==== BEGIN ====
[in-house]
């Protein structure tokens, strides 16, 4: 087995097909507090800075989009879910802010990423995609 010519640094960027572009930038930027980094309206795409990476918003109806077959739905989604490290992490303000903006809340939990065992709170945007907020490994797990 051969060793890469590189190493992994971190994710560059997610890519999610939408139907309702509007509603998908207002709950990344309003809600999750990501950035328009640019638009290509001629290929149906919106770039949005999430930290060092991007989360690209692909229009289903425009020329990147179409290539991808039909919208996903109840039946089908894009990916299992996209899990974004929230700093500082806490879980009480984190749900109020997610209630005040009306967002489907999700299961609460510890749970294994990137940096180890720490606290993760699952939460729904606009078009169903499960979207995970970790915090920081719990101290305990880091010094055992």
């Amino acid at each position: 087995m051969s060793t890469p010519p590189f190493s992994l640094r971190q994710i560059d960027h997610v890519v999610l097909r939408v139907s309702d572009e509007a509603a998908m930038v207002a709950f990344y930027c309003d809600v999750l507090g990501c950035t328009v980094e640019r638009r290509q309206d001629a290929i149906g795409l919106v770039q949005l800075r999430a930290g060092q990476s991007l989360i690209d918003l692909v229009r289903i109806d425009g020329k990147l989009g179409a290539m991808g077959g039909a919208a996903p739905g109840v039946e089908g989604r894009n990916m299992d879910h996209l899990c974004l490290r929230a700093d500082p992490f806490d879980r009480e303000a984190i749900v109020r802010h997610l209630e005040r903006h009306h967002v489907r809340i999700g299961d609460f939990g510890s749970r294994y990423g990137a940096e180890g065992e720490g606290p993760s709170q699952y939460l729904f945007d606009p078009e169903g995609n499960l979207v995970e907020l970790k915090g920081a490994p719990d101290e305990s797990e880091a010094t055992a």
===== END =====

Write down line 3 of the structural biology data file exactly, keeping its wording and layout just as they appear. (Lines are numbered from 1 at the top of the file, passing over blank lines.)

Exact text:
């Amino acid at each position: 087995m051969s060793t890469p010519p590189f190493s992994l640094r971190q994710i560059d960027h997610v890519v999610l097909r939408v139907s309702d572009e509007a509603a998908m930038v207002a709950f990344y930027c309003d809600v999750l507090g990501c950035t328009v980094e640019r638009r290509q309206d001629a290929i149906g795409l919106v770039q949005l800075r999430a930290g060092q990476s991007l989360i690209d918003l692909v229009r289903i109806d425009g020329k990147l989009g179409a290539m991808g077959g039909a919208a996903p739905g109840v039946e089908g989604r894009n990916m299992d879910h996209l899990c974004l490290r929230a700093d500082p992490f806490d879980r009480e303000a984190i749900v109020r802010h997610l209630e005040r903006h009306h967002v489907r809340i999700g299961d609460f939990g510890s749970r294994y990423g990137a940096e180890g065992e720490g606290p993760s709170q699952y939460l729904f945007d606009p078009e169903g995609n499960l979207v995970e907020l970790k915090g920081a490994p719990d101290e305990s797990e880091a010094t055992a």